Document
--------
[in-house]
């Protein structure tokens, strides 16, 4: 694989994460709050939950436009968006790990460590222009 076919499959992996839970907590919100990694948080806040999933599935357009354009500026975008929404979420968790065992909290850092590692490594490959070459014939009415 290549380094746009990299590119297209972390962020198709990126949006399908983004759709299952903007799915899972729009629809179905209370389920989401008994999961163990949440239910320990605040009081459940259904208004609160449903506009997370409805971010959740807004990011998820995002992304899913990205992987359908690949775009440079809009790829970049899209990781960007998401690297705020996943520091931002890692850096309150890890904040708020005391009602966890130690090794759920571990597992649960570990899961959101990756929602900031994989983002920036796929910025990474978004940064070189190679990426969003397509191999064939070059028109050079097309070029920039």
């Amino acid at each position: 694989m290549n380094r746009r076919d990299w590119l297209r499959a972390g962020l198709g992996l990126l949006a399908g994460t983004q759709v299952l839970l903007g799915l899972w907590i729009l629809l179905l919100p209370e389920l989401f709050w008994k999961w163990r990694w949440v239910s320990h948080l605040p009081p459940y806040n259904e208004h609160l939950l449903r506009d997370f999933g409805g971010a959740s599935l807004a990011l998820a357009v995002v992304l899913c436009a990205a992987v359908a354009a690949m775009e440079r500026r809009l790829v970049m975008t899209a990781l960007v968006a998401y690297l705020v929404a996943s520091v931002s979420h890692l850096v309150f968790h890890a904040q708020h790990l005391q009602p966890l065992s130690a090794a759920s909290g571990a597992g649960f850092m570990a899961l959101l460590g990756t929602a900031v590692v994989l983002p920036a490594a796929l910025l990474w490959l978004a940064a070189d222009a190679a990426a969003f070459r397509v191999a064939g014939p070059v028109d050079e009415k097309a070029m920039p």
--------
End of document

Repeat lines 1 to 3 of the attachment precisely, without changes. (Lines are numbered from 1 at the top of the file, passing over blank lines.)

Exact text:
[in-house]
């Protein structure tokens, strides 16, 4: 694989994460709050939950436009968006790990460590222009 076919499959992996839970907590919100990694948080806040999933599935357009354009500026975008929404979420968790065992909290850092590692490594490959070459014939009415 290549380094746009990299590119297209972390962020198709990126949006399908983004759709299952903007799915899972729009629809179905209370389920989401008994999961163990949440239910320990605040009081459940259904208004609160449903506009997370409805971010959740807004990011998820995002992304899913990205992987359908690949775009440079809009790829970049899209990781960007998401690297705020996943520091931002890692850096309150890890904040708020005391009602966890130690090794759920571990597992649960570990899961959101990756929602900031994989983002920036796929910025990474978004940064070189190679990426969003397509191999064939070059028109050079097309070029920039």
């Amino acid at each position: 694989m290549n380094r746009r076919d990299w590119l297209r499959a972390g962020l198709g992996l990126l949006a399908g994460t983004q759709v299952l839970l903007g799915l899972w907590i729009l629809l179905l919100p209370e389920l989401f709050w008994k999961w163990r990694w949440v239910s320990h948080l605040p009081p459940y806040n259904e208004h609160l939950l449903r506009d997370f999933g409805g971010a959740s599935l807004a990011l998820a357009v995002v992304l899913c436009a990205a992987v359908a354009a690949m775009e440079r500026r809009l790829v970049m975008t899209a990781l960007v968006a998401y690297l705020v929404a996943s520091v931002s979420h890692l850096v309150f968790h890890a904040q708020h790990l005391q009602p966890l065992s130690a090794a759920s909290g571990a597992g649960f850092m570990a899961l959101l460590g990756t929602a900031v590692v994989l983002p920036a490594a796929l910025l990474w490959l978004a940064a070189d222009a190679a990426a969003f070459r397509v191999a064939g014939p070059v028109d050079e009415k097309a070029m920039p």